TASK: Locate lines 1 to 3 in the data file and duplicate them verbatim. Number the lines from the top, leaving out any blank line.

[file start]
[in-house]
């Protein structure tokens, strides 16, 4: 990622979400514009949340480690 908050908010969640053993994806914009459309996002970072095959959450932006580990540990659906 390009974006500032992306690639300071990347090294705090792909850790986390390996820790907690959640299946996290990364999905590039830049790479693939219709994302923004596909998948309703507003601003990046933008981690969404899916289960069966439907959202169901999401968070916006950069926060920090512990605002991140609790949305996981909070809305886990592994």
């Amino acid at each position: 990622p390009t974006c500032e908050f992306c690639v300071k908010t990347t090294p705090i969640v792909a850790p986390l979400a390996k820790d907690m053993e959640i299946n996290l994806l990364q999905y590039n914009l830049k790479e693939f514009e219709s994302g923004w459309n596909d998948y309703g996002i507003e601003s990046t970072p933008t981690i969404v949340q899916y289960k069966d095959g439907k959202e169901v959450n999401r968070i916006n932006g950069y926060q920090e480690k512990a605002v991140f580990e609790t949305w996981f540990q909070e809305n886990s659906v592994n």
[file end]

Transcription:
[in-house]
């Protein structure tokens, strides 16, 4: 990622979400514009949340480690 908050908010969640053993994806914009459309996002970072095959959450932006580990540990659906 390009974006500032992306690639300071990347090294705090792909850790986390390996820790907690959640299946996290990364999905590039830049790479693939219709994302923004596909998948309703507003601003990046933008981690969404899916289960069966439907959202169901999401968070916006950069926060920090512990605002991140609790949305996981909070809305886990592994």
């Amino acid at each position: 990622p390009t974006c500032e908050f992306c690639v300071k908010t990347t090294p705090i969640v792909a850790p986390l979400a390996k820790d907690m053993e959640i299946n996290l994806l990364q999905y590039n914009l830049k790479e693939f514009e219709s994302g923004w459309n596909d998948y309703g996002i507003e601003s990046t970072p933008t981690i969404v949340q899916y289960k069966d095959g439907k959202e169901v959450n999401r968070i916006n932006g950069y926060q920090e480690k512990a605002v991140f580990e609790t949305w996981f540990q909070e809305n886990s659906v592994n």